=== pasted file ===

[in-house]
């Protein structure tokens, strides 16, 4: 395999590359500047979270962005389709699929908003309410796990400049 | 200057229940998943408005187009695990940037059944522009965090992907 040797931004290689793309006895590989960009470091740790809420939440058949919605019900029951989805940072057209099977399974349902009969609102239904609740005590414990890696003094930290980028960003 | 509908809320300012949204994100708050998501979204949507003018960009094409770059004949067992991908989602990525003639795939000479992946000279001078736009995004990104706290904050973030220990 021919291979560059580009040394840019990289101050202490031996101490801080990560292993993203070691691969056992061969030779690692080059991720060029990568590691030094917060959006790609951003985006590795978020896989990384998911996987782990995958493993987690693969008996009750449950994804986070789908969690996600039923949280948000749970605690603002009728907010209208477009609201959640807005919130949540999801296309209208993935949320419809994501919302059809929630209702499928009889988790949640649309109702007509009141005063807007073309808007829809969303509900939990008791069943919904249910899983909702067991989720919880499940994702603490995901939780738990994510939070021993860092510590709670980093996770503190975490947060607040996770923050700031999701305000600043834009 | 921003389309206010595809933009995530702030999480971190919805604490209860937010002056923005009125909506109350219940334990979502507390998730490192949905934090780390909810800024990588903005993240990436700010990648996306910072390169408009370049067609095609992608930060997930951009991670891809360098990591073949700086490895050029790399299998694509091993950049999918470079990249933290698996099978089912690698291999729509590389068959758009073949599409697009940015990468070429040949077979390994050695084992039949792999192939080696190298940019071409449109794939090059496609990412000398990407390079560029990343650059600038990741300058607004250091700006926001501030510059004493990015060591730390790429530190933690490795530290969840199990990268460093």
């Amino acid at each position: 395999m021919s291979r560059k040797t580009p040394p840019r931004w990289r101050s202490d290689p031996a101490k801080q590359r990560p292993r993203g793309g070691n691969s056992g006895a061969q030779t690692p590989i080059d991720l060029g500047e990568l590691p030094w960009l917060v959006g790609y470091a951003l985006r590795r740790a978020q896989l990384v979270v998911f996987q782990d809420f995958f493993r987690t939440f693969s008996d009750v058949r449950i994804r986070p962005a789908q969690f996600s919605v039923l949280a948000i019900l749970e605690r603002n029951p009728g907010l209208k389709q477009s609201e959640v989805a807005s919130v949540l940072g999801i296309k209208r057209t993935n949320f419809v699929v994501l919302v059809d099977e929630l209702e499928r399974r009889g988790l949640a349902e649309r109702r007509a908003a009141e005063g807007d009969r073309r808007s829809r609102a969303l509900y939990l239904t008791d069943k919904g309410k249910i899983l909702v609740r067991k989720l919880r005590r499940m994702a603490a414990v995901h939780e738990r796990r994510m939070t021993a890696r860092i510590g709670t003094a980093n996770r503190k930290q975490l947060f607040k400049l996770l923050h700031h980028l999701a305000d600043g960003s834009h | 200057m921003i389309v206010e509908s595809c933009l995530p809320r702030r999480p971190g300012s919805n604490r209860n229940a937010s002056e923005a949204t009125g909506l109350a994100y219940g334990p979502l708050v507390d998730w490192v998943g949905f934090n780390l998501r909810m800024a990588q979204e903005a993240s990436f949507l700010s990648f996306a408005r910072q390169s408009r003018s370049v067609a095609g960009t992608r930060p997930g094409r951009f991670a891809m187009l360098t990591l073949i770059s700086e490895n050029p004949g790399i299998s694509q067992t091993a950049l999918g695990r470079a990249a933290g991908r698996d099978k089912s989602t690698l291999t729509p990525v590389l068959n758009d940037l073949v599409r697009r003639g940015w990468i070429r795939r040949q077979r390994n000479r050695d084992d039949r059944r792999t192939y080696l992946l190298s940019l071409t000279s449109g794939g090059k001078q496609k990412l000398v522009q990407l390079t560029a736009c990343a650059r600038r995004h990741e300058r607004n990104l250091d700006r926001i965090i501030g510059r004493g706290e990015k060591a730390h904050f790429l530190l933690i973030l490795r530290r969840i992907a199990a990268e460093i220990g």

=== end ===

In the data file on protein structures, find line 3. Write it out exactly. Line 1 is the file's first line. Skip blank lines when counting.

């Amino acid at each position: 395999m021919s291979r560059k040797t580009p040394p840019r931004w990289r101050s202490d290689p031996a101490k801080q590359r990560p292993r993203g793309g070691n691969s056992g006895a061969q030779t690692p590989i080059d991720l060029g500047e990568l590691p030094w960009l917060v959006g790609y470091a951003l985006r590795r740790a978020q896989l990384v979270v998911f996987q782990d809420f995958f493993r987690t939440f693969s008996d009750v058949r449950i994804r986070p962005a789908q969690f996600s919605v039923l949280a948000i019900l749970e605690r603002n029951p009728g907010l209208k389709q477009s609201e959640v989805a807005s919130v949540l940072g999801i296309k209208r057209t993935n949320f419809v699929v994501l919302v059809d099977e929630l209702e499928r399974r009889g988790l949640a349902e649309r109702r007509a908003a009141e005063g807007d009969r073309r808007s829809r609102a969303l509900y939990l239904t008791d069943k919904g309410k249910i899983l909702v609740r067991k989720l919880r005590r499940m994702a603490a414990v995901h939780e738990r796990r994510m939070t021993a890696r860092i510590g709670t003094a980093n996770r503190k930290q975490l947060f607040k400049l996770l923050h700031h980028l999701a305000d600043g960003s834009h | 200057m921003i389309v206010e509908s595809c933009l995530p809320r702030r999480p971190g300012s919805n604490r209860n229940a937010s002056e923005a949204t009125g909506l109350a994100y219940g334990p979502l708050v507390d998730w490192v998943g949905f934090n780390l998501r909810m800024a990588q979204e903005a993240s990436f949507l700010s990648f996306a408005r910072q390169s408009r003018s370049v067609a095609g960009t992608r930060p997930g094409r951009f991670a891809m187009l360098t990591l073949i770059s700086e490895n050029p004949g790399i299998s694509q067992t091993a950049l999918g695990r470079a990249a933290g991908r698996d099978k089912s989602t690698l291999t729509p990525v590389l068959n758009d940037l073949v599409r697009r003639g940015w990468i070429r795939r040949q077979r390994n000479r050695d084992d039949r059944r792999t192939y080696l992946l190298s940019l071409t000279s449109g794939g090059k001078q496609k990412l000398v522009q990407l390079t560029a736009c990343a650059r600038r995004h990741e300058r607004n990104l250091d700006r926001i965090i501030g510059r004493g706290e990015k060591a730390h904050f790429l530190l933690i973030l490795r530290r969840i992907a199990a990268e460093i220990g």